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answers from Las Vegas on

I will tell you something discouraging.. at my son's school, many of the kids don't view recess as we once may have, which is YAY time to play.. many of the kids, prefer to sit on the bench and talk ..... Therefore, taking away recess has become a non-event... which also means, some of those kids whose recess is taken away for (talking all the time in class) isn't really considered a punishment... In which case, yeah how about making them write on the board or have them do some extra credit work.There are a few of the same old people in my son's class who pretty much are disruptive every single day and not much is done about it. In fact, at my son's next parent teacher conference, I do plan on asking what IF anything is going to be done about certain behaviors..

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answers from Honolulu on

I did not read the article.
But, I have a son who is 6... and I also work at my kids' school, and am witness to what goes on in the cafeteria and during recess, and of their school's rules, overall.

1) Per my kids' school, there are behavior rules for in class and at the cafeteria and on the playground during recess.
It is not a public park. It is school.
2) ALL kids, who disrespect the rules, BOTH girls and boys, are given warnings. BUT if the transgression was extreme or involved bullying or harming/hurting/disturbing other kids, the child... is, reprimanded.
This MAY mean, skipping recess. (at my kids' school, there is MORE than just 1 recess). Or as the Teacher sees fit.

3) It is not only boys... that are active or make trouble.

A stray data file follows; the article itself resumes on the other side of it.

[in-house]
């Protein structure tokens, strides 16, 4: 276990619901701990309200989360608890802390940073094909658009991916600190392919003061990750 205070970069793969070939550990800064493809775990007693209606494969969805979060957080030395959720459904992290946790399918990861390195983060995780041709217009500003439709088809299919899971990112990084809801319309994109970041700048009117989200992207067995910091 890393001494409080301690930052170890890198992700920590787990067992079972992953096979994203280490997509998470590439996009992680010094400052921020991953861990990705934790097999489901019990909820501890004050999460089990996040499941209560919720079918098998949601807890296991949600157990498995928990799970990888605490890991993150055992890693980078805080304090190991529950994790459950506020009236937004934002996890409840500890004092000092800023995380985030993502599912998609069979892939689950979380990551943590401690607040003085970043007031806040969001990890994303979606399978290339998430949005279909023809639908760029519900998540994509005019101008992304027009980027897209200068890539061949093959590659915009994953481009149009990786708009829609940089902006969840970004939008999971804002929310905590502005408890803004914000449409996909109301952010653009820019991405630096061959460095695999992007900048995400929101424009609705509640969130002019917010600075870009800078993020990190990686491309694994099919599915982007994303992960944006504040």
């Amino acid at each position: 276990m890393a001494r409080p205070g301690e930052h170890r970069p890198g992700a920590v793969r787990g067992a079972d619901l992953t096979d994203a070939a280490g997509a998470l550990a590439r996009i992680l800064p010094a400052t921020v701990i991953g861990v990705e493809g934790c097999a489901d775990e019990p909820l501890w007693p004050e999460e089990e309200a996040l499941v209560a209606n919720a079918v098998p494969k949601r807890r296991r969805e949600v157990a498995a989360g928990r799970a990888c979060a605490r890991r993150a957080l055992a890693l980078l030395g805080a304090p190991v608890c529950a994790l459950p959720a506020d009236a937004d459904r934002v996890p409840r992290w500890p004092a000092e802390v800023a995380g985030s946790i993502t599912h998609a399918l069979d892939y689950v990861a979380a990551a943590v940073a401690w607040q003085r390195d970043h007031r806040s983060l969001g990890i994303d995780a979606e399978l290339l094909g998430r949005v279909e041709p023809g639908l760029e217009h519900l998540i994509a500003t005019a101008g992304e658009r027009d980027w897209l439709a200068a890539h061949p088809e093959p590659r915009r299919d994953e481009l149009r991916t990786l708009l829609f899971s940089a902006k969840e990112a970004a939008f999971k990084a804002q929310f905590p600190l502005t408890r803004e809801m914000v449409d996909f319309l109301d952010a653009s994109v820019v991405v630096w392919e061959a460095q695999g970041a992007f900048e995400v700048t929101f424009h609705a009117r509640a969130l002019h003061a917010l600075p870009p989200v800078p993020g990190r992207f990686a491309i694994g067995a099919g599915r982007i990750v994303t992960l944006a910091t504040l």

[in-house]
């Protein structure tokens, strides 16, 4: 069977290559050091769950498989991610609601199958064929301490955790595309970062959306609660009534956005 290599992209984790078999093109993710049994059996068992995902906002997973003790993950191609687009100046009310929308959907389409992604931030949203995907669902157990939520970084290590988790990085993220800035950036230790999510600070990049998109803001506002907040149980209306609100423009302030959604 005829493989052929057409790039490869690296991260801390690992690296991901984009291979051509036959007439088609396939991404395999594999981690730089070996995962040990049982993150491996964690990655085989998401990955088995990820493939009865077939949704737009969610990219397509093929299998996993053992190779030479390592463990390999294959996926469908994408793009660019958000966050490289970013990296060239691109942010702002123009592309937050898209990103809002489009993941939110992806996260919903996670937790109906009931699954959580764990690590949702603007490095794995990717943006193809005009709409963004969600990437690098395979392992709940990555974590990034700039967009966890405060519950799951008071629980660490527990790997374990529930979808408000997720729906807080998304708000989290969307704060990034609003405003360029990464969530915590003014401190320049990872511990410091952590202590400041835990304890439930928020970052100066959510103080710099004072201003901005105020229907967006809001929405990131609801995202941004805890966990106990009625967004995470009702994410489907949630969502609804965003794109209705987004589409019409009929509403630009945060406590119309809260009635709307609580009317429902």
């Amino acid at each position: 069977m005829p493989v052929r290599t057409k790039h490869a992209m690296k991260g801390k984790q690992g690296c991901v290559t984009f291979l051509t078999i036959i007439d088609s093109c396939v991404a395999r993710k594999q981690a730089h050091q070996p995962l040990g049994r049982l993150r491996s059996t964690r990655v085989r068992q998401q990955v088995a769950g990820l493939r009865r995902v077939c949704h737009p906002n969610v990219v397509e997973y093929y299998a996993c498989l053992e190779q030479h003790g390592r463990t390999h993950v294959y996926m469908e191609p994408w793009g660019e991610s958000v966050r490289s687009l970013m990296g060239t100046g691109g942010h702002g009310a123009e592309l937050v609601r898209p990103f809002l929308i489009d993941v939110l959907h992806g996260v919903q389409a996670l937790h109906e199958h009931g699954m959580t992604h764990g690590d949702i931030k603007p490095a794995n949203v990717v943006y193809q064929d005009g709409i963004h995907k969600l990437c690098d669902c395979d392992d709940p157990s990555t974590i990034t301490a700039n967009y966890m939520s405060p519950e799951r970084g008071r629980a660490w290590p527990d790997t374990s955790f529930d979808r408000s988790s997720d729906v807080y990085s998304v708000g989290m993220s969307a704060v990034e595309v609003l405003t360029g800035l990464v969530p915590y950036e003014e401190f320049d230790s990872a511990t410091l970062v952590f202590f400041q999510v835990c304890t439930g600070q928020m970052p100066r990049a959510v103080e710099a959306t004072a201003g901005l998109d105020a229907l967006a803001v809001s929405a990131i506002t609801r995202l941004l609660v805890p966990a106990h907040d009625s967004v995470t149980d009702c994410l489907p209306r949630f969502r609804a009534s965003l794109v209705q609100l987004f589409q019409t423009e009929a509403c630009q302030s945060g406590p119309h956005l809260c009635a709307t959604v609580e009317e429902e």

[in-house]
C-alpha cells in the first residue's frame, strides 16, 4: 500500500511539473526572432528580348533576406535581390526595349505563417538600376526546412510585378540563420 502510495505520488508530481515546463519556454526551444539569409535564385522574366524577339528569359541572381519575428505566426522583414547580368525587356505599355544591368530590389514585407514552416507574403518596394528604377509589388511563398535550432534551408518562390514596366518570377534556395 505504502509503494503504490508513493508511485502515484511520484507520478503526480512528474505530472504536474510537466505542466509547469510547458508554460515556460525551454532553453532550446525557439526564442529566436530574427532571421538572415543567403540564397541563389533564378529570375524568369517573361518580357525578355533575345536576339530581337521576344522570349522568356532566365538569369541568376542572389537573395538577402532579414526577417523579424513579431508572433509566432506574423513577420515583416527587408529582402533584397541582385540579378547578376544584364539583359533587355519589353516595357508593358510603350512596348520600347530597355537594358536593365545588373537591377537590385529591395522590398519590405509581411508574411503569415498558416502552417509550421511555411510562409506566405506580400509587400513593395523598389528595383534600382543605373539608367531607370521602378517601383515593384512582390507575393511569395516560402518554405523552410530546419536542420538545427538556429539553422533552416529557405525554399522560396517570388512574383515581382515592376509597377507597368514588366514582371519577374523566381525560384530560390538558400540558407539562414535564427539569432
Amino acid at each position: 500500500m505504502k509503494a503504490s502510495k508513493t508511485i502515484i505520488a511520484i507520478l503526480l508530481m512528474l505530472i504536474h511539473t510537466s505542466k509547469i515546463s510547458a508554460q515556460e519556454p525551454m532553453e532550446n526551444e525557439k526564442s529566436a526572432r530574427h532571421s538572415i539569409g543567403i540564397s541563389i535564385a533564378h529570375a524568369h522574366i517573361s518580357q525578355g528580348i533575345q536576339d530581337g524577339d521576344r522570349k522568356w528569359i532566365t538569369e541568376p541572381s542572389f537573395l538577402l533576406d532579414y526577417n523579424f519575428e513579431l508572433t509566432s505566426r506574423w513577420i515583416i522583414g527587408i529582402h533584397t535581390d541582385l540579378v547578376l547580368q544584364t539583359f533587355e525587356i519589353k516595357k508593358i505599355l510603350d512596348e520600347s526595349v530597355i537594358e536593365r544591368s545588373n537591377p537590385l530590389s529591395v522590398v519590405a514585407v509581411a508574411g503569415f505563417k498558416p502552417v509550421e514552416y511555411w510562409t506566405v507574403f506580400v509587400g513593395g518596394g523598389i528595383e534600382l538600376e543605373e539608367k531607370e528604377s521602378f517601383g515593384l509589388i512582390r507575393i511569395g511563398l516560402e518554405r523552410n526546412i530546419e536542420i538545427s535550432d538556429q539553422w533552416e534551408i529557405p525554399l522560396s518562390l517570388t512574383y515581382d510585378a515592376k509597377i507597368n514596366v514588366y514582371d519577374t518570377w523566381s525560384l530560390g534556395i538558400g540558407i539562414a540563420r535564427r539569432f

No way.

4) Being "rambunctious" is very subjective and capricious... and can mean- being loud, harassing other kids in a joking way but the other kids see NO humor in it because it is disrupting their eating/lunch/peace, during lunch.
Or, it can mean, throwing food at other kids or across the cafeteria.
Or, it can mean, walking around and bothering other kids and their lunch and causing a disturbance.
Or, it can mean, teasing and loudly, at other kids.
Or, it can mean... grabbing food from others, even if in a joking way, and therefore it is disturbing other kids.
Or, it can mean... that the child does not even sit while eating like he/she should, and the child is walking outside even, because there is a total disregard... for rules and behaving.

EVEN if a boy or girl, is "active"... it does not mean that they do not have to, listen to a school's rules. There is a time and a place, to run around or be rambunctious. But, if it impairs other kids' lunch or appropriateness... then yes, the child may be or is, reprimanded.

At my kids' school, kids are given warnings. First. IF it is habitual and causes a problem for other kids and/or for their safety and/or for their own ability to play or eat happily, a child is reprimanded.
And believe me, some kids just do NOT NOT NOT, think ANY rules, applies to them and they have an excuse for everything.

Again, I have a boy. And a girl. And I also work at my kids' school, supervising kids of ALL ages and of ALL grades through 5th grade.

Keep in mind, that some kids, boys or girls, HABITUALLY... harass or bother or cause trouble... to MANY kids. So, if they had to write an apology note... they would be doing so, for at least 10 kids at a time, per day.
And for some kids, getting extra homework as a punishment, will not do anything.

There is one class at my kids' school, that EVERY EVERY EVERY day, the girls AND boys are SOOOOOOOOOOO "rambunctious." And even if they are kept in for recess, they don't care. They still act up, plain as rain. And they will still say "I didn't." or "I was just playing..." or "I was just joking..." etc. And at a certain age, it is not "cute" anymore. A kid at a certain age, needs to know, proper behavior and, amongst others, and at school. And a kid needs to learn, that a school has rules.
It is not like being at home in your family room.

Again, I do NOT see, that girls behave any better than boys. At my kids' school. And it does not matter what age or grade they are.
Some girls, are just, soooooooooooo ill behaved, too.
In my son's class, where over 80% of the grade level are boys.. it is not JUST the boys, that are ill behaved or too "rambunctious."